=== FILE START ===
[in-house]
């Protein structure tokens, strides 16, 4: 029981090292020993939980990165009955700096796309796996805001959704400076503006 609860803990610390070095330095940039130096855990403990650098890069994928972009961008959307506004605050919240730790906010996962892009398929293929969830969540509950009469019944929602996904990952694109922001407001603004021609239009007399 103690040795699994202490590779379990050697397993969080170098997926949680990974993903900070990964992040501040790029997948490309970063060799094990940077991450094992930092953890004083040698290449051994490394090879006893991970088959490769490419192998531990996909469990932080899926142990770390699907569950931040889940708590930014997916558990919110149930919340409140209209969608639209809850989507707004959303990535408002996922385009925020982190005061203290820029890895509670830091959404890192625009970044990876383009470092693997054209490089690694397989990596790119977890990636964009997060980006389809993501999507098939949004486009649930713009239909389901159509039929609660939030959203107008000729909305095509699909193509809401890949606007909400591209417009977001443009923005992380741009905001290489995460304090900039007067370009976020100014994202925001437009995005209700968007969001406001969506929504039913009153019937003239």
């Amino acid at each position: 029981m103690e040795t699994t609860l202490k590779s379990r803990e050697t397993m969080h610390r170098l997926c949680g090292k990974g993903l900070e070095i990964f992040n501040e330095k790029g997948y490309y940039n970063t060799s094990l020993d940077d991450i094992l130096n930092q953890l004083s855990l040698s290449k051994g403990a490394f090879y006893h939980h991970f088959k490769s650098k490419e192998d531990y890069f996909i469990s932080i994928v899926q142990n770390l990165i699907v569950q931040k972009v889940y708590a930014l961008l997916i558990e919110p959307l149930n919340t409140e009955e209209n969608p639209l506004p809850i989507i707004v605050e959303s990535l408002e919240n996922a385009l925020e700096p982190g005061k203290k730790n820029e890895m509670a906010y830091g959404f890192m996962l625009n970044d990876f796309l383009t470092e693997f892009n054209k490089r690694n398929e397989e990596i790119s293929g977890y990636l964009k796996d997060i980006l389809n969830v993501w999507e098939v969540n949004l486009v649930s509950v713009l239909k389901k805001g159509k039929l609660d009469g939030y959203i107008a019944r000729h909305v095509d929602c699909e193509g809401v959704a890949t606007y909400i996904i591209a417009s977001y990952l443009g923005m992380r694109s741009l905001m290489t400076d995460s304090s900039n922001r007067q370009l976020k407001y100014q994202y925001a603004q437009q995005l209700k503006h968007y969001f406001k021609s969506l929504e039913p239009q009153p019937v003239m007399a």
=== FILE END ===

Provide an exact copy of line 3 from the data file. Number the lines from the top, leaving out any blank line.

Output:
């Amino acid at each position: 029981m103690e040795t699994t609860l202490k590779s379990r803990e050697t397993m969080h610390r170098l997926c949680g090292k990974g993903l900070e070095i990964f992040n501040e330095k790029g997948y490309y940039n970063t060799s094990l020993d940077d991450i094992l130096n930092q953890l004083s855990l040698s290449k051994g403990a490394f090879y006893h939980h991970f088959k490769s650098k490419e192998d531990y890069f996909i469990s932080i994928v899926q142990n770390l990165i699907v569950q931040k972009v889940y708590a930014l961008l997916i558990e919110p959307l149930n919340t409140e009955e209209n969608p639209l506004p809850i989507i707004v605050e959303s990535l408002e919240n996922a385009l925020e700096p982190g005061k203290k730790n820029e890895m509670a906010y830091g959404f890192m996962l625009n970044d990876f796309l383009t470092e693997f892009n054209k490089r690694n398929e397989e990596i790119s293929g977890y990636l964009k796996d997060i980006l389809n969830v993501w999507e098939v969540n949004l486009v649930s509950v713009l239909k389901k805001g159509k039929l609660d009469g939030y959203i107008a019944r000729h909305v095509d929602c699909e193509g809401v959704a890949t606007y909400i996904i591209a417009s977001y990952l443009g923005m992380r694109s741009l905001m290489t400076d995460s304090s900039n922001r007067q370009l976020k407001y100014q994202y925001a603004q437009q995005l209700k503006h968007y969001f406001k021609s969506l929504e039913p239009q009153p019937v003239m007399a």